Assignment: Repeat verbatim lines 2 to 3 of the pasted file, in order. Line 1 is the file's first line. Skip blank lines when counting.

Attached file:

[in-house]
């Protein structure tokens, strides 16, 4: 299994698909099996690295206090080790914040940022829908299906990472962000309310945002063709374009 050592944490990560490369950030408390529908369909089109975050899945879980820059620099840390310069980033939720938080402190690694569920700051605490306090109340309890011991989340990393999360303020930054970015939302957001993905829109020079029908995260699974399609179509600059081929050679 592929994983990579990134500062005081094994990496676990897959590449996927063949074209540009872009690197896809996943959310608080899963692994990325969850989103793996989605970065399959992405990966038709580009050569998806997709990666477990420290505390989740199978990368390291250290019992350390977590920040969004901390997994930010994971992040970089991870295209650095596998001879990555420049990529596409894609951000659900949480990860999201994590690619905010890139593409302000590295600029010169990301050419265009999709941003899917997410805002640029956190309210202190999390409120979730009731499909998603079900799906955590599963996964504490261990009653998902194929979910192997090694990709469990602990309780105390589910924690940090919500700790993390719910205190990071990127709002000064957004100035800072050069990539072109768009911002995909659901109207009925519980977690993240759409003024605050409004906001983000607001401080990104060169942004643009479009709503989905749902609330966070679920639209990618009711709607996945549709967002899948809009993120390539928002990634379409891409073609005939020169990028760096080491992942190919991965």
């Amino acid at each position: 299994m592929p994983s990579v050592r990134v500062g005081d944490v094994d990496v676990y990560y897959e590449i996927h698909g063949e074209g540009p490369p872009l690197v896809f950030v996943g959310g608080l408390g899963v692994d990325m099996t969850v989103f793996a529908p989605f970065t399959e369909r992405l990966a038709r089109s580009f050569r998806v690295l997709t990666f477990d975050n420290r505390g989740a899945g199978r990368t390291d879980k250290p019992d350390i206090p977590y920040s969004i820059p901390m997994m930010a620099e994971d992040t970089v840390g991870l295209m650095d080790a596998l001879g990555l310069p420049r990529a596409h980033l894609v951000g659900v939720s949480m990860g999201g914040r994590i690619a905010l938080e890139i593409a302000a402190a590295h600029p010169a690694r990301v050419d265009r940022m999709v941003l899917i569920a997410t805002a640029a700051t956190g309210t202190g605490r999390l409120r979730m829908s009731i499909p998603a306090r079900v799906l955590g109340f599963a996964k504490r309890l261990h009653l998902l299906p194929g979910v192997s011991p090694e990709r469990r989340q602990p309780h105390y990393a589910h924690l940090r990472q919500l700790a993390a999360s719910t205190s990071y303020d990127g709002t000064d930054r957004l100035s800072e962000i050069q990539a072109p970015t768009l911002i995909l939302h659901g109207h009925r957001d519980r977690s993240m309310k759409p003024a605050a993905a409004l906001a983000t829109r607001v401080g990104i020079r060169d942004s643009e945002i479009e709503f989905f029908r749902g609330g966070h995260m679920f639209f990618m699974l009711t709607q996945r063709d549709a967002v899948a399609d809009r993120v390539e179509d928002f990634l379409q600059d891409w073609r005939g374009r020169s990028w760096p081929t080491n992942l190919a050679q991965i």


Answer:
């Protein structure tokens, strides 16, 4: 299994698909099996690295206090080790914040940022829908299906990472962000309310945002063709374009 050592944490990560490369950030408390529908369909089109975050899945879980820059620099840390310069980033939720938080402190690694569920700051605490306090109340309890011991989340990393999360303020930054970015939302957001993905829109020079029908995260699974399609179509600059081929050679 592929994983990579990134500062005081094994990496676990897959590449996927063949074209540009872009690197896809996943959310608080899963692994990325969850989103793996989605970065399959992405990966038709580009050569998806997709990666477990420290505390989740199978990368390291250290019992350390977590920040969004901390997994930010994971992040970089991870295209650095596998001879990555420049990529596409894609951000659900949480990860999201994590690619905010890139593409302000590295600029010169990301050419265009999709941003899917997410805002640029956190309210202190999390409120979730009731499909998603079900799906955590599963996964504490261990009653998902194929979910192997090694990709469990602990309780105390589910924690940090919500700790993390719910205190990071990127709002000064957004100035800072050069990539072109768009911002995909659901109207009925519980977690993240759409003024605050409004906001983000607001401080990104060169942004643009479009709503989905749902609330966070679920639209990618009711709607996945549709967002899948809009993120390539928002990634379409891409073609005939020169990028760096080491992942190919991965």
């Amino acid at each position: 299994m592929p994983s990579v050592r990134v500062g005081d944490v094994d990496v676990y990560y897959e590449i996927h698909g063949e074209g540009p490369p872009l690197v896809f950030v996943g959310g608080l408390g899963v692994d990325m099996t969850v989103f793996a529908p989605f970065t399959e369909r992405l990966a038709r089109s580009f050569r998806v690295l997709t990666f477990d975050n420290r505390g989740a899945g199978r990368t390291d879980k250290p019992d350390i206090p977590y920040s969004i820059p901390m997994m930010a620099e994971d992040t970089v840390g991870l295209m650095d080790a596998l001879g990555l310069p420049r990529a596409h980033l894609v951000g659900v939720s949480m990860g999201g914040r994590i690619a905010l938080e890139i593409a302000a402190a590295h600029p010169a690694r990301v050419d265009r940022m999709v941003l899917i569920a997410t805002a640029a700051t956190g309210t202190g605490r999390l409120r979730m829908s009731i499909p998603a306090r079900v799906l955590g109340f599963a996964k504490r309890l261990h009653l998902l299906p194929g979910v192997s011991p090694e990709r469990r989340q602990p309780h105390y990393a589910h924690l940090r990472q919500l700790a993390a999360s719910t205190s990071y303020d990127g709002t000064d930054r957004l100035s800072e962000i050069q990539a072109p970015t768009l911002i995909l939302h659901g109207h009925r957001d519980r977690s993240m309310k759409p003024a605050a993905a409004l906001a983000t829109r607001v401080g990104i020079r060169d942004s643009e945002i479009e709503f989905f029908r749902g609330g966070h995260m679920f639209f990618m699974l009711t709607q996945r063709d549709a967002v899948a399609d809009r993120v390539e179509d928002f990634l379409q600059d891409w073609r005939g374009r020169s990028w760096p081929t080491n992942l190919a050679q991965i």